Lac Jewelry - Bug-based Beauty

2013 Sep 1 - by dulhan
Lac jewelry is jewelry for the masses.  You can walk down a street in a bustling Indian city and find half a dozen craftsmen curling the lac around a wire base, pressing small beads or mirrors into the rapidly-cooling resin, and hawking their chunky bangles at passersby.

Lac Bangle Shop

  • Who: Lac or lacquer jewelry
  • What: Jewelry that has a lac base sometimes spun around a thick wire and embellished with glass beads and mirrors.
  • When: Unknown
  • Where: Originally it is from West Rajasthan and centers today in Bihar and Hydrabad
  • Process: The resinous lac is melted, rolled, and flattened into predetermined shapes.  As it cools, craftsmen colorwork by twisting multiple strands of it together or creating inlay patterns.  Embellishments are applied.

Lac Bug

Lac is a thick, waxy substance excreted by the female Tachardia lacca, a scale insect indigenous to the forests of India, during development and reproduction.  It's actually the only resin that comes from an animal origin.

The process of creating lac begins with the harvesting of stick lac (which is 68% resin).  Tree twigs covered in the lac bug's secretions are collected and trimmed.  The stick lac is scraped off the sticks and put in a tub full of water.  There it is either stomped (á la wine-making) or pounded with a pestle.  This cleans the lac and forces it to release its natural bright red color.  The lac powder that is created can then be dried and converted into shellac, which is a substance commonly found in cloth dye and varnishes as well as jewelry.

Lac extends to all jewelry pieces - necklaces, bracelets, rings, earrings, etc.  But the most common incarnation of lac jewelry is bangles, which are very popular in Rajasthan and Bihar.

The original lac craftsmen were village jewelry-makers in tribal Rajasthan and today lac is made all around the subcontinent.  In total, the lac-making industry involves nearly five million people, mostly rural people, and is centered in Bihar.

Goldsmiths sometimes use lac to fill the hollow centers of jewelry pieces to maintain the pieces form throughout its lifetime.  This practice dates back to the early Indus Valley Civilization of Ancient India (3300-13000 B.C.E.).  Basically lac has been around as long as there have been Indians.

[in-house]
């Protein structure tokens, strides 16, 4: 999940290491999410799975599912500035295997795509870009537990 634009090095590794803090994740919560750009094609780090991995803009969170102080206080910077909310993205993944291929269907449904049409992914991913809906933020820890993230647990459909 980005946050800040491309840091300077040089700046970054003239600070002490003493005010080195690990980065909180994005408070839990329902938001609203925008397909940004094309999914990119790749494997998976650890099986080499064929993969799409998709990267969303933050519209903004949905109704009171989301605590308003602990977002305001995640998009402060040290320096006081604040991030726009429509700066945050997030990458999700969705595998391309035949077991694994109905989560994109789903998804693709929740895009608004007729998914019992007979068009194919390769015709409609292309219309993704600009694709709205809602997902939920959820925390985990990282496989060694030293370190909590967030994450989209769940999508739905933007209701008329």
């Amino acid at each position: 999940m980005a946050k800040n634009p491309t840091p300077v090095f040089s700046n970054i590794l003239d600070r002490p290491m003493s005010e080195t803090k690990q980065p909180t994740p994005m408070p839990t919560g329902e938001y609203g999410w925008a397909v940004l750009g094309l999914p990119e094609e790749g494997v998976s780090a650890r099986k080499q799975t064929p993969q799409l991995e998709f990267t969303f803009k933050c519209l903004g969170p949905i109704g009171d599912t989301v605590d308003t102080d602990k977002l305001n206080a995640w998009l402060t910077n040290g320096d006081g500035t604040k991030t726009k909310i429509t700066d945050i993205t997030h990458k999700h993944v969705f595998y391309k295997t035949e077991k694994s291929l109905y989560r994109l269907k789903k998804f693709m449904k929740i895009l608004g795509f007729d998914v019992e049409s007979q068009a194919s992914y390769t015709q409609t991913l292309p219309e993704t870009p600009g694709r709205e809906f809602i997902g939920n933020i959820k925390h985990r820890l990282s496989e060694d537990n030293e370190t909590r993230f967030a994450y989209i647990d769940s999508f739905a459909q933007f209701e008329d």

Nowadays, lac bangles are made from wax or plastic in street markets because these materials are much cheaper than the lac that comes from bugs.

To make a lac bangle, first the cube of lac (or wax or plastic) must be melted down (usually over a chula, or stove).  As it melts, the lac is smoothed over the head of a large rolling pin-like tool.

Colors can be mixed in by melting a few cubes of lac simultaneously and smoothing them over opposite sides of the tool. Twisting the colors around the tool's head while rolling allows the jewelry-maker to create a variety of patterns.

The lac is rolled off the tool (as shown above) in a skinny strand, twisted around a mold to size it, then crimped to a wire base to make a bangle.

Lac is a huge huge industry in Rajasthan and many impoverished people make their living off of it.  The actual process of making lac bangles and jewelry, though, is incredibly dangerous and can give the makers breathing problems, skin allergies, and deep burns among other things. The video above gives you an up close look at the bangle-making process and the issues surrounding it.

Still, lac is a tradition in the rural parts of Indian, and you can see married women in Bihar and West Bengal wearing real lac bangles.

Lac jewelry is especially colorful and intricate as it sometimes sports glass beads, mirrors, or a glass coating on top.  It constantly changes with new trends and styles.  The sheer amount of vendors producing lac means that the diversity of lac jewelry is unrivaled.

Sources: Traditional Jewelry of India by Oppi UntrachtCultural India, and India Unheard/Video Volunteers

Photos courtesy of ESPN Cricinfo, Finders FreeAnita Satyajit, and Balavenise